Can Employer Caps Lower Hospital Prices? In California, Yes

Hoping to tamp down hospital charges, employers are more commonly shifting to health benefits policies that cap payments for individual procedures, and the trend is putting pressure on hospitals in some markets to lower prices, according to a report by the New York Times. The largest scale example currently is the California Public Employees' Retirement System, known as Calpers. The public benefits program partnered with Anthem Blue Cross of California and its parent, WellPoint, in 2011 to pilot a $30,000 maximum reimbursement rate for hip and knee replacements for some employees last year, giving them 54 hospitals to choose from for such procedures, which range in price statewide from $15,000 to $110,000, according to a report by the Los Angeles Times.

The change shrunk WellPoint's average payment for the joint replacements by almost $7,000 to $28,695, without affecting the quality of care, according to the report. That could save $5.5 million over two years for Calpers and the state taxpayers who fund it, according to the report.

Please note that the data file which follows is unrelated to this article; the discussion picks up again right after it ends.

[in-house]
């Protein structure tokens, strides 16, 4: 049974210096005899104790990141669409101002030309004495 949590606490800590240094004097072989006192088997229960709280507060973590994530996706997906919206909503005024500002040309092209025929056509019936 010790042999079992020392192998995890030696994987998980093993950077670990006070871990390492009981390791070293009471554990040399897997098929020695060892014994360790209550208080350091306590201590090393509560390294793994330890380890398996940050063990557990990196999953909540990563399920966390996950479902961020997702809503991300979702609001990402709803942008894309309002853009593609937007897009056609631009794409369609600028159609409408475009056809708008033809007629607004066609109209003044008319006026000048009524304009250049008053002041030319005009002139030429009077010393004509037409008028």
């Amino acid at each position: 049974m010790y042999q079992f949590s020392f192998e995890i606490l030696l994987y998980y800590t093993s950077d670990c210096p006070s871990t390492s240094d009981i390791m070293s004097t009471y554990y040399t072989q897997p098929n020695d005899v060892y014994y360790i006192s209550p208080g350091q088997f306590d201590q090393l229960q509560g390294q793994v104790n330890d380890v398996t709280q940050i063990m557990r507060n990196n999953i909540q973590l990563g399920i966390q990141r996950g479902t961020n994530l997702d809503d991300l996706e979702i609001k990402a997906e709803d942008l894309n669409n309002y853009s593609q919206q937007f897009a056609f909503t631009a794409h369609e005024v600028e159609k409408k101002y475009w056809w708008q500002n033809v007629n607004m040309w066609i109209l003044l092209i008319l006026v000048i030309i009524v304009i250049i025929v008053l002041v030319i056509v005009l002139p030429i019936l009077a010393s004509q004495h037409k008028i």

WellPoint has piloted similar programs with other large employers and seen successful outcomes, according to the report.

More Articles on Hospital Prices:

Bipartisan Senators Want Medicare Claims Data Open
AHA Struggles With CMS Over Proposed Inpatient Payment Rule
Sen. Chuck Grassley Questions Hospital CEO Bonuses

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